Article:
2nd Quarter 2009

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printers and parts



cotton sweaters and pullovers

oil, gas drilling casing and tubing

organo-inorganic chemical compounds

(Who's Next in Line?)

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About 10 manufactured goods have experienced Chinese import growth at levels similar to the tire sector. Half of these are apparels. We show those goods, and their Chinese import profiles, in the accompanying charts. (We show only the most heavily affected among the five apparel goods: cotton sweaters and pullovers. The other apparels have similar profiles.) Domestic production is stagnant or shrinking in all of these goods except the chemical compounds. We would predict that the most likely future trade cases are going to involve these other products. We have some verification that this will be the case. Just a little over a month ago, the U.S. ITC did in fact open a safeguard investigation of oil and gas tubing imports from China.

But none of these potential cases would have a large, direct impact on Tennessee. The once-large apparel industry has all but vanished, and none of these other goods are significant parts of the Tennessee economy. The largest is organo-inorganic chemical compounds, which is also the least likely to be implicated under a safeguard action, as it is the industry in which domestic production continues to grow. Several thousand workers are involved in Tennessee's TV and video monitor industry, making it the most sizable of the sectors that could see more import protection under the safeguards clause.

Of course, the state could also be affected by any retaliation taken by the Chinese. China has already targeted American frozen chicken imports, and it has threatened action on U.S. automotive imports. Tennessee has long been a major automotive exporter and has recently seen a tremendous expansion in chicken exports, too. In the former case, however, only a very small amount of the state's automotive exports go to China. Any Chinese action here will have only a secondary impact on the state. Tennessee chicken exports to China, on the other hand, have been growing rapidly. They have increased in value from about $75,000 in 2004 to just under $8 million in 2008. In 2008, China took one-third of Tennessee's chicken exports. Restricting the Chinese market would thus have a significant impact on the state's chicken processors. However, the crash of 2009 has already reduced sales in China by three-quarters, so any additional damage may be limited. We should also bear in mind that chicken meat makes up far less than one percent of Tennessee's sales to China, so the overall impact on the state's economy is going to be limited.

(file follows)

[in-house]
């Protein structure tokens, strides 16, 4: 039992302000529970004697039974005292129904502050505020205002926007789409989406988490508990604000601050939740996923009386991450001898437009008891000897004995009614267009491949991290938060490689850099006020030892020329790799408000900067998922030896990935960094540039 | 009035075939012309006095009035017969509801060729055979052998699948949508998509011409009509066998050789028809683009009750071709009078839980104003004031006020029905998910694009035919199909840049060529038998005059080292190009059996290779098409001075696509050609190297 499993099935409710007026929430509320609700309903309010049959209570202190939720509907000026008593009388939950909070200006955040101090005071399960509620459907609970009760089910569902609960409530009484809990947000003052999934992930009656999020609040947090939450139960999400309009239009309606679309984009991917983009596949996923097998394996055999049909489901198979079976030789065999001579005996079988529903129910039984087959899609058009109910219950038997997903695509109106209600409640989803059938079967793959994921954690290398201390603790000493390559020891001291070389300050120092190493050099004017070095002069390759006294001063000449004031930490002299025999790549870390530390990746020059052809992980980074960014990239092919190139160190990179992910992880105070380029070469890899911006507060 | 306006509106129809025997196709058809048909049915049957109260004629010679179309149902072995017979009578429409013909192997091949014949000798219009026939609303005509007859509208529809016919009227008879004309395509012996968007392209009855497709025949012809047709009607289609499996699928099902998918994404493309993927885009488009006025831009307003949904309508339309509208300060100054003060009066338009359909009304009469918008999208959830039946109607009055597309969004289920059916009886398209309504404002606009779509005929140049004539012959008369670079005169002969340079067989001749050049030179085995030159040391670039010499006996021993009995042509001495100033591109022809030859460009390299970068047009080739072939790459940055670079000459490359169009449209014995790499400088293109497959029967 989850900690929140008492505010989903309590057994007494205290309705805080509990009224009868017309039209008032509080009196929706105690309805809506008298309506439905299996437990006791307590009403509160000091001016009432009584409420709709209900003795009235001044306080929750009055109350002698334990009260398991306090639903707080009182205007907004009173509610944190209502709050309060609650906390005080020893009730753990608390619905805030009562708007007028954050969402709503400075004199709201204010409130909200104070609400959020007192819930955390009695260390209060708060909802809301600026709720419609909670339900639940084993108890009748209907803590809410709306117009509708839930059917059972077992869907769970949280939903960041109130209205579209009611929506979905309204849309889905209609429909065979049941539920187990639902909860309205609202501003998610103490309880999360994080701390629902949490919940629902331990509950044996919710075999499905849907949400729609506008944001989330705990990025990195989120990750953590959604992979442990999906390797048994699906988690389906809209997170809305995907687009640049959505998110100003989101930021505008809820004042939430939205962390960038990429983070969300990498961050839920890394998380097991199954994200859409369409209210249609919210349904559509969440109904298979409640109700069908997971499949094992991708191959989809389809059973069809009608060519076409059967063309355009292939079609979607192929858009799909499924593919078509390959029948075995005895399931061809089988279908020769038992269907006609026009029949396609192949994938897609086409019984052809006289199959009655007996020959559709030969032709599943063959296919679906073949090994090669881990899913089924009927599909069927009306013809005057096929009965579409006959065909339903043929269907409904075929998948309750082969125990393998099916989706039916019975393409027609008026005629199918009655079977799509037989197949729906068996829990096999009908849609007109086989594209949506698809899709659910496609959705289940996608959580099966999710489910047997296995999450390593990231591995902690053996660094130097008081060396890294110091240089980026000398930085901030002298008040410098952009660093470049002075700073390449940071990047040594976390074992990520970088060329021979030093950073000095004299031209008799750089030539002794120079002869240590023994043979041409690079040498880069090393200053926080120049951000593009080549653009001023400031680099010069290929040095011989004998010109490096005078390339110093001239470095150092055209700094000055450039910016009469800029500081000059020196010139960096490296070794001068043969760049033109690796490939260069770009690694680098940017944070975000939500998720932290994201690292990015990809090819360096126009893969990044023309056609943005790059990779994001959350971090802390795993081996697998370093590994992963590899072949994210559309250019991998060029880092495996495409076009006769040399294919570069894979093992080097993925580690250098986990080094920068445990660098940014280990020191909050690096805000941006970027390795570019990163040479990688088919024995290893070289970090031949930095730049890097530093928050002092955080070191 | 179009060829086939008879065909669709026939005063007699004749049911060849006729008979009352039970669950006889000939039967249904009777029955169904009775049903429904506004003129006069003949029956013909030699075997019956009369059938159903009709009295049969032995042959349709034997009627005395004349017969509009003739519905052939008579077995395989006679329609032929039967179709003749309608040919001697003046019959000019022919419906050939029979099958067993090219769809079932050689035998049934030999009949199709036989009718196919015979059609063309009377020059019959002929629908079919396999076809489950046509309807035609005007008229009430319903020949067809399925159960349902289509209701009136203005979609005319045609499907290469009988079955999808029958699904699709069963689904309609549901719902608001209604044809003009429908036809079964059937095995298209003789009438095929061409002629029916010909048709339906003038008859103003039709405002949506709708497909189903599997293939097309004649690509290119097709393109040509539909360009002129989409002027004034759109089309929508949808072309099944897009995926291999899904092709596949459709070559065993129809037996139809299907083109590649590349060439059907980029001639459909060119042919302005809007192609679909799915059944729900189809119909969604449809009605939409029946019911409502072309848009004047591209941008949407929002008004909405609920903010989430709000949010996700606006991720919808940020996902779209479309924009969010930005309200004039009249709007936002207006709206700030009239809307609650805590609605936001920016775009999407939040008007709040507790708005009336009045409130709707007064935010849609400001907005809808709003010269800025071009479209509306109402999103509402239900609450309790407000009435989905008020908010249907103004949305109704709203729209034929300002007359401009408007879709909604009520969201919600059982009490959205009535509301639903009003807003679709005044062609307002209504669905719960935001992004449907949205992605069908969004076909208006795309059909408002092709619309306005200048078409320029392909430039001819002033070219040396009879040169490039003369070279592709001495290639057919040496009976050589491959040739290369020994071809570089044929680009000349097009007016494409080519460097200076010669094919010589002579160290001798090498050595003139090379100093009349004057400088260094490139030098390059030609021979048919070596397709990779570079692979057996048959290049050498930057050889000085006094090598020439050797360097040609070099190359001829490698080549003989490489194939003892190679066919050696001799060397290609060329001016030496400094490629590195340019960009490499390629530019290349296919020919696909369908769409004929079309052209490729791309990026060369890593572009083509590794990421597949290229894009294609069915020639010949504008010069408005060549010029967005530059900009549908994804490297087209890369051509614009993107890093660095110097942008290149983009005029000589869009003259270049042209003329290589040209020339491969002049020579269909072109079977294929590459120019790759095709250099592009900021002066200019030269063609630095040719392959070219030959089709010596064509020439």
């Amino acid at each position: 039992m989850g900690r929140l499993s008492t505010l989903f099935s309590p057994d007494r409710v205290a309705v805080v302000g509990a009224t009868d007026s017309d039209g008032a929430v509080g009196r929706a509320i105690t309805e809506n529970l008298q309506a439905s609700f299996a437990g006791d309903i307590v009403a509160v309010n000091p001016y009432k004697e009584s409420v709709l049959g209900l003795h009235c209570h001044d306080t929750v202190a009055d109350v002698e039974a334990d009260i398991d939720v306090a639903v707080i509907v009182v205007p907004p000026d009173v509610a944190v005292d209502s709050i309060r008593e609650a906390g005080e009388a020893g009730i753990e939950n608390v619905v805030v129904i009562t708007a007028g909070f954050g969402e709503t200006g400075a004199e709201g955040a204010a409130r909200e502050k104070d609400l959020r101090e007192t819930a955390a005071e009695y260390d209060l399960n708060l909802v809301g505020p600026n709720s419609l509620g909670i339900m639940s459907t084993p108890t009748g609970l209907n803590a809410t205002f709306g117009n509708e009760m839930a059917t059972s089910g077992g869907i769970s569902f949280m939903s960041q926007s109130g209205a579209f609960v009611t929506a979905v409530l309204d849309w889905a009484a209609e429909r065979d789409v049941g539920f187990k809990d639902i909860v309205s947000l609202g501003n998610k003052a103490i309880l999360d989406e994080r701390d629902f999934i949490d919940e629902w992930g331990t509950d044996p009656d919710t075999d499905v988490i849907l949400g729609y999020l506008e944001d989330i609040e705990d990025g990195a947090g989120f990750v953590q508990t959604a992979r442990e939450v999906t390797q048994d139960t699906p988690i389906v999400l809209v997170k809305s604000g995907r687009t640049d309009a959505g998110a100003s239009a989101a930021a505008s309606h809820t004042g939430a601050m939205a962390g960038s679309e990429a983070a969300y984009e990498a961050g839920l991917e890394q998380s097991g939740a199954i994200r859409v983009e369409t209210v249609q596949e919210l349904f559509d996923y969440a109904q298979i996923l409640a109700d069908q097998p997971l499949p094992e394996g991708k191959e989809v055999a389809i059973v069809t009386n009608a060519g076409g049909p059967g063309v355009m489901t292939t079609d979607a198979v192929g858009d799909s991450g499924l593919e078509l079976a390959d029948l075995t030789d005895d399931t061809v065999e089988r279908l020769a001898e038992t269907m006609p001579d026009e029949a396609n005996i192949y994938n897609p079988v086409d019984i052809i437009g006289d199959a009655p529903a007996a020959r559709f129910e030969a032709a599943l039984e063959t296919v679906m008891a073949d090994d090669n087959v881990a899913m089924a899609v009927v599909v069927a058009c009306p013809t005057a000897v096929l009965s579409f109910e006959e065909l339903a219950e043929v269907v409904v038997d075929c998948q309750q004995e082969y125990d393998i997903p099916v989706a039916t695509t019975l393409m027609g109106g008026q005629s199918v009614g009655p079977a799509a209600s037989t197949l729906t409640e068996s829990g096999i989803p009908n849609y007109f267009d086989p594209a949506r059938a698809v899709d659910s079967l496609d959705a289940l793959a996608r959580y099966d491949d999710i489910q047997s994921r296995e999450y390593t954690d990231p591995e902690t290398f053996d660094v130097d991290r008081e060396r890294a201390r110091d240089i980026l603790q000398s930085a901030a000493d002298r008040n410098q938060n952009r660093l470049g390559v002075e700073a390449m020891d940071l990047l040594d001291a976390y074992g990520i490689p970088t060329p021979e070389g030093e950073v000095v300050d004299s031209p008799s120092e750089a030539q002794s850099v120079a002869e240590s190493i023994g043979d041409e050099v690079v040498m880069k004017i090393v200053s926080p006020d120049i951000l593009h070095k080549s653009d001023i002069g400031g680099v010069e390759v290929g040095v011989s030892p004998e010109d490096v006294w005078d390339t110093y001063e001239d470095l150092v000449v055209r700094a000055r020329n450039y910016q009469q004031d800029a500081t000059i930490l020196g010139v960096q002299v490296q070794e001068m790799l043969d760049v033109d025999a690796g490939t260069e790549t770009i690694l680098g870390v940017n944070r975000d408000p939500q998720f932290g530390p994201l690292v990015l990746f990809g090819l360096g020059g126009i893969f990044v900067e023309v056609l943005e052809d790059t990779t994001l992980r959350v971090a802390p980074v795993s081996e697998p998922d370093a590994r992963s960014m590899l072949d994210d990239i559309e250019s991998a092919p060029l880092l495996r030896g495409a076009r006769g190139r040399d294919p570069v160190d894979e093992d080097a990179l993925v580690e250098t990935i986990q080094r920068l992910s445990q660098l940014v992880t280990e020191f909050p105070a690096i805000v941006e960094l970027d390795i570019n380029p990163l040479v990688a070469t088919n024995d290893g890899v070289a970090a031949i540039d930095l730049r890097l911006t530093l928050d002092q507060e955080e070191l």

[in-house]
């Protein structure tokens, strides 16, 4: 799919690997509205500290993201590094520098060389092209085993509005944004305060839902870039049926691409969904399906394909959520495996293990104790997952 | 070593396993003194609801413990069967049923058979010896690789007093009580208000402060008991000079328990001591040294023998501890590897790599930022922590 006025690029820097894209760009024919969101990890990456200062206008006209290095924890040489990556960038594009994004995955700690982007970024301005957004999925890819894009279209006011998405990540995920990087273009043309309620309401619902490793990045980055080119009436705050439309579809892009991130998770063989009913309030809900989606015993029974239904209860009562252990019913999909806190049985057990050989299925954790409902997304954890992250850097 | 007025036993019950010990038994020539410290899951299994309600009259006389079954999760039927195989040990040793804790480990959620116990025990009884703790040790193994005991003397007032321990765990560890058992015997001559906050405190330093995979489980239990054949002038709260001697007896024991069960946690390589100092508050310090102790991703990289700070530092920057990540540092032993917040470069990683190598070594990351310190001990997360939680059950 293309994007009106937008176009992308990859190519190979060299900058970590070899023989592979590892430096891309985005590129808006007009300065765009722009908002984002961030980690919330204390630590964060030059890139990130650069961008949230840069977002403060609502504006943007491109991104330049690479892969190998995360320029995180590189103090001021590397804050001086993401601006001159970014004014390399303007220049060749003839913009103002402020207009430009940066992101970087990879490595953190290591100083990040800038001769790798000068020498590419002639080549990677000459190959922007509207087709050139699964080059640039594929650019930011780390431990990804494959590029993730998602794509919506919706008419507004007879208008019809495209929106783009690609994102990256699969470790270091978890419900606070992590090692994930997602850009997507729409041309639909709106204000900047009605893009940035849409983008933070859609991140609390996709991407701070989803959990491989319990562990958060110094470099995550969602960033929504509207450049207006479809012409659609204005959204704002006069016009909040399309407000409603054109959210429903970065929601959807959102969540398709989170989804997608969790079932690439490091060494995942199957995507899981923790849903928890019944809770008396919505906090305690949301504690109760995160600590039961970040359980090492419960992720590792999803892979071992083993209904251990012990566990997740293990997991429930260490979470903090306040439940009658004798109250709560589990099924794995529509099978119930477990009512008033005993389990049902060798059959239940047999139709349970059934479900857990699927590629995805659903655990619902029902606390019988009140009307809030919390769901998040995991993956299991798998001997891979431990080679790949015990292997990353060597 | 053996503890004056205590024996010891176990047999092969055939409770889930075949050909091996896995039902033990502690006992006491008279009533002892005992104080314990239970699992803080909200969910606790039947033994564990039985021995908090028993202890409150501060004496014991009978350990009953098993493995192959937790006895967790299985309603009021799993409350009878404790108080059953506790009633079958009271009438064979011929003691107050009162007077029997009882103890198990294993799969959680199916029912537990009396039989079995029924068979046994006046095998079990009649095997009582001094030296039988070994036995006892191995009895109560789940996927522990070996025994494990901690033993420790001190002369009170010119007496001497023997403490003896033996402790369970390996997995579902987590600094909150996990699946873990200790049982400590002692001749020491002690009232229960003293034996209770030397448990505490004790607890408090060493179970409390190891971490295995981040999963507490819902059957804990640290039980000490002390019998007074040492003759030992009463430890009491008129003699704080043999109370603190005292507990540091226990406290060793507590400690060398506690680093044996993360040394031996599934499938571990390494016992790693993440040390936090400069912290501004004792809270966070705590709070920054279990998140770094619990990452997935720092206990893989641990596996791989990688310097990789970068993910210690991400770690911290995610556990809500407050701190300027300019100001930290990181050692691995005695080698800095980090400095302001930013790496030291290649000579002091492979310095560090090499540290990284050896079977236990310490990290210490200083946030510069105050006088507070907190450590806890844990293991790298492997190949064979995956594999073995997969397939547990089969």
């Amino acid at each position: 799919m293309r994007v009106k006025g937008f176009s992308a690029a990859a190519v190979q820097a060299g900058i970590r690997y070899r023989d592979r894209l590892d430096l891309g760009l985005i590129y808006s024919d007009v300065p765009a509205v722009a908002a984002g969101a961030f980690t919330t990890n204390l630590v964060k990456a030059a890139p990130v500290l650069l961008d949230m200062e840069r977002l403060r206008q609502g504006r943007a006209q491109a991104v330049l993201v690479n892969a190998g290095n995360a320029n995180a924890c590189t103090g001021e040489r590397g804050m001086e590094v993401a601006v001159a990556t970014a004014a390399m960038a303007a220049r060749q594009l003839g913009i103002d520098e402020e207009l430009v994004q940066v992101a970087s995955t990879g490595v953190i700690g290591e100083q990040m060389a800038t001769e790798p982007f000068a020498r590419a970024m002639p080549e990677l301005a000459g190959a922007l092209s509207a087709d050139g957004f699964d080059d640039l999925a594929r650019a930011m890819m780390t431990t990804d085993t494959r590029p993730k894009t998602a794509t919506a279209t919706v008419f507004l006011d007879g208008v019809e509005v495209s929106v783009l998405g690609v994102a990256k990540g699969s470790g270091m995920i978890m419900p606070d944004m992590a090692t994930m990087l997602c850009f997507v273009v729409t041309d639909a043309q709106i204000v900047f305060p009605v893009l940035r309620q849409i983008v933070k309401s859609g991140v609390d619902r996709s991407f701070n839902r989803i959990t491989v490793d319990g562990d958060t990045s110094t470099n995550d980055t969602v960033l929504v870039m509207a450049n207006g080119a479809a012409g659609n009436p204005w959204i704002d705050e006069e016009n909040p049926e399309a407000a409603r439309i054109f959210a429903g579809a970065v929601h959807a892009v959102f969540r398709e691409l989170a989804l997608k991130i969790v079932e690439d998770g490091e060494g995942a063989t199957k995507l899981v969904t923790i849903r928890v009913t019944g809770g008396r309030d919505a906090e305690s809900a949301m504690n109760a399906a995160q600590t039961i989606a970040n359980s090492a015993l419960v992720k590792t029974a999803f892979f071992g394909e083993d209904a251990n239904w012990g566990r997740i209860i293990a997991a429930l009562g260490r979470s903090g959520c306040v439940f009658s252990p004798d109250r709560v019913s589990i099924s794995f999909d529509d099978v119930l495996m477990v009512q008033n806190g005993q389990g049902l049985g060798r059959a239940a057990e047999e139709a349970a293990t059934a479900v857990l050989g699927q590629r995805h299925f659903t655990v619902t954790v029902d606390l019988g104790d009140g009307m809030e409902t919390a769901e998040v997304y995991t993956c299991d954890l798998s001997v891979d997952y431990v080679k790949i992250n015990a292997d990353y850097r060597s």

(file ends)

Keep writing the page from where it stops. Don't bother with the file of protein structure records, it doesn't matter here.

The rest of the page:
But this threatened Chinese retaliation signals the potential contours of future Chinese actions. The Chinese government has aimed at two rapidly growing American imports into China, and they are imports that are not primary or intermediate products needed for the continued growth of China's manufacturing sector. If we presume that this will be the criterion for future decisions, we arrive at a list of "most likely targets" for future Chinese restrictions. We can characterize these targets as automotive, chemical, or other. As already mentioned, Tennessee exports virtually no automotive-related products to China. It similarly sends very few chemicals to China, somewhat surprising in light of the state's large chemical industry. In our miscellaneous category, even though the state exports tens of millions of dollars worth of soybean oil and off-road dumpers, practically none of either goes to China. The bottom line is that Tennessee exporters don't appear first in line to absorb significant hits from any Chinese response to American trade actions. A caveat is if China should decide to shoot itself in the foot and aim at goods used in its own industrial production. Its recent imposition of tariffs on adipic acid, though unrelated apparently to the tires case, suggests that we can't rule this completely out. (Tennessee, by the way, is again pretty unaffected by this action.)

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